Years ago, an Ayurvedic doctor told me to eat my meals as if I was a queen. He wanted me to slow down and savor my food. To act as if I was pampered.
I was in the throes of single motherhood and at the time, it seemed like an absurd idea. But still, I liked the image so from time to time, I’ve wondered what it would be like to eat a meal like a queen.
Today, I decided, I’d do it–I would dine like Her Majesty.
My idea of pampering is not very extravagant. The only thing I wanted was to watch a Stephen Colbert video after breakfast, taking a moment for something enjoyable before starting my day.
Not much but still, I was the queen.
Make it happen.
I got a cup of coffee and hit play. The video began.
Immediately (and I mean within nanoseconds) I remembered that I needed to refill my birdfeeders.
Then I remembered that I needed to rent a car for an upcoming trip to Los Angeles.
Then I wanted to look up what the word “anodyne” meant and somehow this reminded me that it’s Amazon Prime day and I wanted to order a gift for my daughter.
And by then, I had to replay the video because I hadn’t heard a word.
I couldn’t enjoy even 3 minutes of my relaxing, self-care routine before I was itchy to do something else.
Where did my royal respite go? Why couldn’t I relax and enjoy a self-indulgent moment?
And what do I do with such a twitchy mind?
I am burdened with what the Buddhists call the monkey mind. The thoughts that swing from limb to limb, stopping only to scratch themselves, spit and howl. My mind swings wildly through time, touching on dozens of ideas a minute, unharnessed and undisciplined. You are, after all, what you think. Your emotions are the slaves to your thoughts, and you are the slave to your emotions.
~ Elizabeth Gilbert
Eat, Pray, Love
Mindfulness doesn’t mean you’re calm
Many people think that the sign of mindfulness is that you are calm and focused. They believe that having an agitated mind means that you must be doing something wrong.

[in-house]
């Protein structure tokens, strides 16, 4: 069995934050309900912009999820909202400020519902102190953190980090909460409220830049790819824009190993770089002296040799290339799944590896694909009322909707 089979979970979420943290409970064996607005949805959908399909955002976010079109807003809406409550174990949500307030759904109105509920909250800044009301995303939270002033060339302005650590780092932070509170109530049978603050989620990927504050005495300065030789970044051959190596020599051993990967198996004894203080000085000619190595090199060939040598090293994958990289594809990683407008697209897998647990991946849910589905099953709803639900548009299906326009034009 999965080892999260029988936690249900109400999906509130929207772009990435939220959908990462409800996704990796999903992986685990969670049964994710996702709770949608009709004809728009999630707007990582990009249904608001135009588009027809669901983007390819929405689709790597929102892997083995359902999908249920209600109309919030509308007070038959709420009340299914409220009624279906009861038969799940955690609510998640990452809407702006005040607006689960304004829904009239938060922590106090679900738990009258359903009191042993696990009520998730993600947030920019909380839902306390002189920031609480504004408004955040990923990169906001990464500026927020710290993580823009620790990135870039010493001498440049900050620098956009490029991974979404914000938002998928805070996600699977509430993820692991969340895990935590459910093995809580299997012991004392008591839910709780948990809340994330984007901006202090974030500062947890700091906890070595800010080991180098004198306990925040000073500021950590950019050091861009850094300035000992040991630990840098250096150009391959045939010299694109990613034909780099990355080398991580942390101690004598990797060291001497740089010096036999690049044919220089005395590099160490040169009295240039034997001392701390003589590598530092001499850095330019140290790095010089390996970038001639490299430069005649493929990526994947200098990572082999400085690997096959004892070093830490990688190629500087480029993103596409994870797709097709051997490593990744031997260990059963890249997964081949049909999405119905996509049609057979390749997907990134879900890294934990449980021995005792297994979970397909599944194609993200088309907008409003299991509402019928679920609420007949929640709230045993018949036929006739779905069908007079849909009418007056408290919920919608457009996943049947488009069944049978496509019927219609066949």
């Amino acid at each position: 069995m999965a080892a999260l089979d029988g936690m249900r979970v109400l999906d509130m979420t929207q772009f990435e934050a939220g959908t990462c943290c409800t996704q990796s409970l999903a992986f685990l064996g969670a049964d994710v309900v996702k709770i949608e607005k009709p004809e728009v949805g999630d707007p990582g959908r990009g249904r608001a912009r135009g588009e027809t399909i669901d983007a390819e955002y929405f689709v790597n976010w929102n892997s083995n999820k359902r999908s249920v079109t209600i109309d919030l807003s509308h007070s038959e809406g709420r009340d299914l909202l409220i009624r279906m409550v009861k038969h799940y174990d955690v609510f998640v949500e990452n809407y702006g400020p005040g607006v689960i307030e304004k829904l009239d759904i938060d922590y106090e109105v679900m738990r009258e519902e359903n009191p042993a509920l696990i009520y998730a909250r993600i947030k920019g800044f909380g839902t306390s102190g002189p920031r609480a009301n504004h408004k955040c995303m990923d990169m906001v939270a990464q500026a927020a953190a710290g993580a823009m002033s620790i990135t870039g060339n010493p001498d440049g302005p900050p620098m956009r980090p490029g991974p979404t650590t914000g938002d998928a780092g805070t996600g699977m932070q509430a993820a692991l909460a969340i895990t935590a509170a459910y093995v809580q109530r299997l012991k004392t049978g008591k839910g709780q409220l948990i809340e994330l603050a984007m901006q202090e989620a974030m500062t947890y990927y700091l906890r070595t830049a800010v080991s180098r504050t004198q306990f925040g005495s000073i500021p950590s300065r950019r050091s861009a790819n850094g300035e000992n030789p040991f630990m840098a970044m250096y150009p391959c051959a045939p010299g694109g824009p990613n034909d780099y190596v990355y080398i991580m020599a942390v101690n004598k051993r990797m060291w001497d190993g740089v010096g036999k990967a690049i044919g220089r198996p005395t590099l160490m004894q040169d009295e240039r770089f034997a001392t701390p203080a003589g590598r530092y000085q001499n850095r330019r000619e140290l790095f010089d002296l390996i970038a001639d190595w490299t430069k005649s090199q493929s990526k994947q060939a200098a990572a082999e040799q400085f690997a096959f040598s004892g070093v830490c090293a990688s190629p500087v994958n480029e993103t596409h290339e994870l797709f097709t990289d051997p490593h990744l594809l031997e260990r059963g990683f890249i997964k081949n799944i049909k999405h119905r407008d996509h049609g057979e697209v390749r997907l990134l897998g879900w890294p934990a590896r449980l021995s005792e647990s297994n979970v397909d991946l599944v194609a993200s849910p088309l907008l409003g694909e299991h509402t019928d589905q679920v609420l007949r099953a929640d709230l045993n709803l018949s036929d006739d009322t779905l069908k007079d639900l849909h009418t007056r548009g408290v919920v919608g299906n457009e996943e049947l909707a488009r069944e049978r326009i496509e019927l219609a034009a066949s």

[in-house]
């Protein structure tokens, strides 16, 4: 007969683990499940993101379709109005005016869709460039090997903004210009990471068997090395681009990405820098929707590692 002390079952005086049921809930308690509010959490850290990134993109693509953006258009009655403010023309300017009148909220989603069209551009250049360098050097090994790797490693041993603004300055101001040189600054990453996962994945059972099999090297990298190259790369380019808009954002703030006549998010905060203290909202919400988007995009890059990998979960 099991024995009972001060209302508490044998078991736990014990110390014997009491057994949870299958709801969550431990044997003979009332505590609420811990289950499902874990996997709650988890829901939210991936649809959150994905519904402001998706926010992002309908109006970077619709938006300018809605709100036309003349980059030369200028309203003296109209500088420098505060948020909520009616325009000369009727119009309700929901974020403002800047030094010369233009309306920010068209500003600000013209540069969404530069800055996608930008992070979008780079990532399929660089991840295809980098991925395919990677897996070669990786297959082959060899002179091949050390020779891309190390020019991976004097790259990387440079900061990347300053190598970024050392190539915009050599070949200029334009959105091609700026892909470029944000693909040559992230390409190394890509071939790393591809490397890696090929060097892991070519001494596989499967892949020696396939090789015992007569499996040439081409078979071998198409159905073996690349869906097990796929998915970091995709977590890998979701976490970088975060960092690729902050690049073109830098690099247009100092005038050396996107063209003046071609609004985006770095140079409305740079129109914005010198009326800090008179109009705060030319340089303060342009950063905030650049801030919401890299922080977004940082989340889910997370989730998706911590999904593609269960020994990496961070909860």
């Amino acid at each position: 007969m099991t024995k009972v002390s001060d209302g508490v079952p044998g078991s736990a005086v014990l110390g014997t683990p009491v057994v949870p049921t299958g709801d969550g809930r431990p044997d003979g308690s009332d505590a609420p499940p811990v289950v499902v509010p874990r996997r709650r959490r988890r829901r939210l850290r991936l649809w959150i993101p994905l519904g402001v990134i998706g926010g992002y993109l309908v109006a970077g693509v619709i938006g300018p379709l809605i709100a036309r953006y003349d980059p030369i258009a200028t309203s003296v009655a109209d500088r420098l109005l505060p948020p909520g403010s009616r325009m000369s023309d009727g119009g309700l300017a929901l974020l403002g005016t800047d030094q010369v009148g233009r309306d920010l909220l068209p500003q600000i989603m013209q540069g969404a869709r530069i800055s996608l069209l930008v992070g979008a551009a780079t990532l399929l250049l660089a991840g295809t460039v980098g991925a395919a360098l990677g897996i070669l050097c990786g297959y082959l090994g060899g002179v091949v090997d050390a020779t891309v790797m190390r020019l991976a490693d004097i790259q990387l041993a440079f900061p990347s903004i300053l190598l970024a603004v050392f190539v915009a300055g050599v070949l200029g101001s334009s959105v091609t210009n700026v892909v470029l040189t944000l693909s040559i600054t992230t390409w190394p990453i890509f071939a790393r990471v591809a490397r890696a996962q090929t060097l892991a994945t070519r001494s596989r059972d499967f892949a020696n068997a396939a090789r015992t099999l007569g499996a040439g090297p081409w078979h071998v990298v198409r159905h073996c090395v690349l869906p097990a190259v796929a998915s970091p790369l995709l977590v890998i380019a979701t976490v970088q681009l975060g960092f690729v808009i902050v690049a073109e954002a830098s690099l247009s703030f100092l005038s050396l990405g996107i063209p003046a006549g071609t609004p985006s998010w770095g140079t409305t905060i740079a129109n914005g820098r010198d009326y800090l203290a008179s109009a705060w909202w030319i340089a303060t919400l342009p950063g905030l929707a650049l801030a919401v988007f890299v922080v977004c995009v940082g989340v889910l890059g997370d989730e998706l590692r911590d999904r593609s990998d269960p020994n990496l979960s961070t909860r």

This is a misunderstanding.
Being mindful means being aware of whatever is happening.
Good. Bad. Pretty. Ugly.
You watch your mind’s antics with compassion and non-judgement.
If your mind is agitated, be present with the agitation.
The first step to deal with a twitchy mind is to watch it. In my case, I watched how quickly I shifted between various topics and desires.
Mindfulness isn’t always comfortable
I have to admit–I wasn’t pleased with my inability to savor my breakfast and enjoy my treat.
I have some, ahem, attachment to the idea that I am a relatively laid back person.
So while my mind was agitated, I was also agitated that I was agitated.
This is NOT comfortable.
When you’re aware of what your mind does, it’s not always welcome insight. It’s like catching yourself in the mirror and discovering a double-chin that you didn’t realize you had.
Not an easy reality.
During the times you wince at your own humanness, it’s good to remember how human everyone is. You wouldn’t be critical of a friend who was having a bad morning so don’t be critical of yourself.
Step two is to view yourself with kindness.
Focus on the breath
When your mind is bouncing around from one topic to another, it’s a good time to practice your easiest meditation.
For most people, focusing on the breath is a good place to start.
Bring your awareness to your in-breath and your out-breath. Often when you give your twitchy mind something to do, it will calm down.
But for some people, focusing on the breath is not calming. In that case, use the meditation that works for you. Meditate on sounds, your feet, your hands–whatever is easy and familiar.
Step three is to give your crazy mind a job.
Rely on your sangha/church/community
In Buddhism, your spiritual community is called your sangha. These are the people who are committed to the same practices and ideals that you are. It’s the same idea as a church group, support group, or any group of people committed to helping each other grow.
Sanghas are especially helpful when you’re having a challenge. These friends understand you. They’ve been through the same struggles. Because they have this experience, they often give great advice.
Even if you don’t have a formal spiritual community, find support. Reach out to people who share your commitment to happiness and well-being.
Later in the day, a friend called. We talked about being present with whatever is happening–good or bad. We both had situations that we wanted to be different. This made us very agitated and the agitation made us uncomfortable.
As we talked, we began to laugh about it. By the end of the call, we both felt better.
No one wants to admit they’re wound up.
But by sharing our challenges, at least we didn’t feel alone.